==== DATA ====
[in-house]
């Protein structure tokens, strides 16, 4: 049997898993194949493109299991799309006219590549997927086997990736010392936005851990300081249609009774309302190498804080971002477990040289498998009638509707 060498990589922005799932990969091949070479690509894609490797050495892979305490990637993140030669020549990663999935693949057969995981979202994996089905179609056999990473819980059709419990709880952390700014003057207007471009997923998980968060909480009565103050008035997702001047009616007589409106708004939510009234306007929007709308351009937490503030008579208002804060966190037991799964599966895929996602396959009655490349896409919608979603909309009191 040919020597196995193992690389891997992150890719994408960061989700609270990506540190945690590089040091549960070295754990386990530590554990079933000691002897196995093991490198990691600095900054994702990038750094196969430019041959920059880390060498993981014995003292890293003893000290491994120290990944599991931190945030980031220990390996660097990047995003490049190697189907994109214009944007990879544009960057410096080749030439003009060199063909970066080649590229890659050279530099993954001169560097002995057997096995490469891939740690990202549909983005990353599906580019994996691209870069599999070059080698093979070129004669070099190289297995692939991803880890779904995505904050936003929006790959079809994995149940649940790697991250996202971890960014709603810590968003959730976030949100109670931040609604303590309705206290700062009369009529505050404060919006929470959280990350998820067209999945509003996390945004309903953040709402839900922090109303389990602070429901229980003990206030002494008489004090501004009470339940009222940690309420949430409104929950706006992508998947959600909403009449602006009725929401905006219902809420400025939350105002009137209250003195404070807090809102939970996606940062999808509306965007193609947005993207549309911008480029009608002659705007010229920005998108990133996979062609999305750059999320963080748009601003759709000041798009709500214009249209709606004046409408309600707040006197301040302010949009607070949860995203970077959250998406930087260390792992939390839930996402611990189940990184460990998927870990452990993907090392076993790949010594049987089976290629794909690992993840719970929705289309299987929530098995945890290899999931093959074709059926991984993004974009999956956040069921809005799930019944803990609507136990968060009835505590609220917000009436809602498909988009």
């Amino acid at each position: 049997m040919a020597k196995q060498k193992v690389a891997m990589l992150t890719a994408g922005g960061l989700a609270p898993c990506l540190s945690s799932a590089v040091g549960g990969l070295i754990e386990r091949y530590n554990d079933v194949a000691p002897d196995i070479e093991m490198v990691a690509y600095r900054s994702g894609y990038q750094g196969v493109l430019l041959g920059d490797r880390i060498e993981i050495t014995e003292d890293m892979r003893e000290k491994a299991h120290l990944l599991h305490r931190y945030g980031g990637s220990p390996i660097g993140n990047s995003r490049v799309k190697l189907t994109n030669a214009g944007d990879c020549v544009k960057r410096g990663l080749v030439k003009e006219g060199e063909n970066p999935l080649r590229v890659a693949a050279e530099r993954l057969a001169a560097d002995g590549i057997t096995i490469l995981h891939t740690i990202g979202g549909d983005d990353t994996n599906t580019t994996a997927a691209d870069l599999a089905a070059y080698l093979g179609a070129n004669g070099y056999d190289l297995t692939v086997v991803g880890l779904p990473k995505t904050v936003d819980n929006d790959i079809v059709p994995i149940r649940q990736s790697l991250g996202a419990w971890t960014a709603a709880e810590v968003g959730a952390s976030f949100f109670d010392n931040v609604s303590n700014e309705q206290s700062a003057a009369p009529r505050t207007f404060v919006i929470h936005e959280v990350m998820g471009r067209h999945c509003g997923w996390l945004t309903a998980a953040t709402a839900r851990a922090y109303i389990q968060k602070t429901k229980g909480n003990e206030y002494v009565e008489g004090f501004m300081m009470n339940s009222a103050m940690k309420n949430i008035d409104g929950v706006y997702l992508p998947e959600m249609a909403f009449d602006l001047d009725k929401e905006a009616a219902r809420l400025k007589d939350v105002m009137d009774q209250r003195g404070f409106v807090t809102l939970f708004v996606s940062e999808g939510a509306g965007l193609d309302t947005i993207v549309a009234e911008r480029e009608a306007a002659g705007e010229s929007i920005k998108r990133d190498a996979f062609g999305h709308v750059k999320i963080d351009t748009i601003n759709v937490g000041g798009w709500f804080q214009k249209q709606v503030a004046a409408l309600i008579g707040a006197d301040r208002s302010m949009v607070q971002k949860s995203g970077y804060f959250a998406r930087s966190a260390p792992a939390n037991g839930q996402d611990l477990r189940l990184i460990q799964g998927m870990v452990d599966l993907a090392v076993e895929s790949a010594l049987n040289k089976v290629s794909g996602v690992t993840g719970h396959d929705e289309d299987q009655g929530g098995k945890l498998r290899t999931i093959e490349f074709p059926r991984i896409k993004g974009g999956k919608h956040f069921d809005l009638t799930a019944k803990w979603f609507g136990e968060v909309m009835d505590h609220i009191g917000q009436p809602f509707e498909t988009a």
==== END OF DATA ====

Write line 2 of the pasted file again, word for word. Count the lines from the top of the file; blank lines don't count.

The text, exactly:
């Protein structure tokens, strides 16, 4: 049997898993194949493109299991799309006219590549997927086997990736010392936005851990300081249609009774309302190498804080971002477990040289498998009638509707 060498990589922005799932990969091949070479690509894609490797050495892979305490990637993140030669020549990663999935693949057969995981979202994996089905179609056999990473819980059709419990709880952390700014003057207007471009997923998980968060909480009565103050008035997702001047009616007589409106708004939510009234306007929007709308351009937490503030008579208002804060966190037991799964599966895929996602396959009655490349896409919608979603909309009191 040919020597196995193992690389891997992150890719994408960061989700609270990506540190945690590089040091549960070295754990386990530590554990079933000691002897196995093991490198990691600095900054994702990038750094196969430019041959920059880390060498993981014995003292890293003893000290491994120290990944599991931190945030980031220990390996660097990047995003490049190697189907994109214009944007990879544009960057410096080749030439003009060199063909970066080649590229890659050279530099993954001169560097002995057997096995490469891939740690990202549909983005990353599906580019994996691209870069599999070059080698093979070129004669070099190289297995692939991803880890779904995505904050936003929006790959079809994995149940649940790697991250996202971890960014709603810590968003959730976030949100109670931040609604303590309705206290700062009369009529505050404060919006929470959280990350998820067209999945509003996390945004309903953040709402839900922090109303389990602070429901229980003990206030002494008489004090501004009470339940009222940690309420949430409104929950706006992508998947959600909403009449602006009725929401905006219902809420400025939350105002009137209250003195404070807090809102939970996606940062999808509306965007193609947005993207549309911008480029009608002659705007010229920005998108990133996979062609999305750059999320963080748009601003759709000041798009709500214009249209709606004046409408309600707040006197301040302010949009607070949860995203970077959250998406930087260390792992939390839930996402611990189940990184460990998927870990452990993907090392076993790949010594049987089976290629794909690992993840719970929705289309299987929530098995945890290899999931093959074709059926991984993004974009999956956040069921809005799930019944803990609507136990968060009835505590609220917000009436809602498909988009």